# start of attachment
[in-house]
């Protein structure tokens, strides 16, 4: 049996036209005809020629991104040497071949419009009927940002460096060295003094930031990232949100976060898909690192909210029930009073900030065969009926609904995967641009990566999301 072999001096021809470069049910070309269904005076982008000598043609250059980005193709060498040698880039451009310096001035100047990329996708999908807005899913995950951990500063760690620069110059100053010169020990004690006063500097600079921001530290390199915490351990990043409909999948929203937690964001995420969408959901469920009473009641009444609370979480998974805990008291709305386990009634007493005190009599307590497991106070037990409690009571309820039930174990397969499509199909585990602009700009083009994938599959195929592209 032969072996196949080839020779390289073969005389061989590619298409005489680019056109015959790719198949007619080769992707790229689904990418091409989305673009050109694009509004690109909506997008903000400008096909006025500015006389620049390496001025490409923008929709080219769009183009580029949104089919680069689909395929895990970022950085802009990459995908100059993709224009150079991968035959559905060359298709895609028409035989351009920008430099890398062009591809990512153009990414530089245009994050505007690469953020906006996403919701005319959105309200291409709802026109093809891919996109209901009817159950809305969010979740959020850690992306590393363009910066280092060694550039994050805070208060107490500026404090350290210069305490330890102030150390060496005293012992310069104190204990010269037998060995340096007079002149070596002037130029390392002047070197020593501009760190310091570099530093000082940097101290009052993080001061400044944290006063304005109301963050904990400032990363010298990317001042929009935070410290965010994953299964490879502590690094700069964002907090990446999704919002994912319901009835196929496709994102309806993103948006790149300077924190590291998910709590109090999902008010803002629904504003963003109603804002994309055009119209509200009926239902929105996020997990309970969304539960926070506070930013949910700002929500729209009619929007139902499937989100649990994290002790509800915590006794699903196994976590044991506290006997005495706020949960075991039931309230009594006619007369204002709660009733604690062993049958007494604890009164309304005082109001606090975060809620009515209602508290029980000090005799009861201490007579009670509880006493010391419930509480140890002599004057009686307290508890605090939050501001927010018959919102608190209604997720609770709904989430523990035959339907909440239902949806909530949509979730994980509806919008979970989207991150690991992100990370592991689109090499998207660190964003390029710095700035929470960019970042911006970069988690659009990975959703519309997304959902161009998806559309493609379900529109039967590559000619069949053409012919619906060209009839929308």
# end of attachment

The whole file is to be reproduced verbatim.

[in-house]
């Protein structure tokens, strides 16, 4: 049996036209005809020629991104040497071949419009009927940002460096060295003094930031990232949100976060898909690192909210029930009073900030065969009926609904995967641009990566999301 072999001096021809470069049910070309269904005076982008000598043609250059980005193709060498040698880039451009310096001035100047990329996708999908807005899913995950951990500063760690620069110059100053010169020990004690006063500097600079921001530290390199915490351990990043409909999948929203937690964001995420969408959901469920009473009641009444609370979480998974805990008291709305386990009634007493005190009599307590497991106070037990409690009571309820039930174990397969499509199909585990602009700009083009994938599959195929592209 032969072996196949080839020779390289073969005389061989590619298409005489680019056109015959790719198949007619080769992707790229689904990418091409989305673009050109694009509004690109909506997008903000400008096909006025500015006389620049390496001025490409923008929709080219769009183009580029949104089919680069689909395929895990970022950085802009990459995908100059993709224009150079991968035959559905060359298709895609028409035989351009920008430099890398062009591809990512153009990414530089245009994050505007690469953020906006996403919701005319959105309200291409709802026109093809891919996109209901009817159950809305969010979740959020850690992306590393363009910066280092060694550039994050805070208060107490500026404090350290210069305490330890102030150390060496005293012992310069104190204990010269037998060995340096007079002149070596002037130029390392002047070197020593501009760190310091570099530093000082940097101290009052993080001061400044944290006063304005109301963050904990400032990363010298990317001042929009935070410290965010994953299964490879502590690094700069964002907090990446999704919002994912319901009835196929496709994102309806993103948006790149300077924190590291998910709590109090999902008010803002629904504003963003109603804002994309055009119209509200009926239902929105996020997990309970969304539960926070506070930013949910700002929500729209009619929007139902499937989100649990994290002790509800915590006794699903196994976590044991506290006997005495706020949960075991039931309230009594006619007369204002709660009733604690062993049958007494604890009164309304005082109001606090975060809620009515209602508290029980000090005799009861201490007579009670509880006493010391419930509480140890002599004057009686307290508890605090939050501001927010018959919102608190209604997720609770709904989430523990035959339907909440239902949806909530949509979730994980509806919008979970989207991150690991992100990370592991689109090499998207660190964003390029710095700035929470960019970042911006970069988690659009990975959703519309997304959902161009998806559309493609379900529109039967590559000619069949053409012919619906060209009839929308």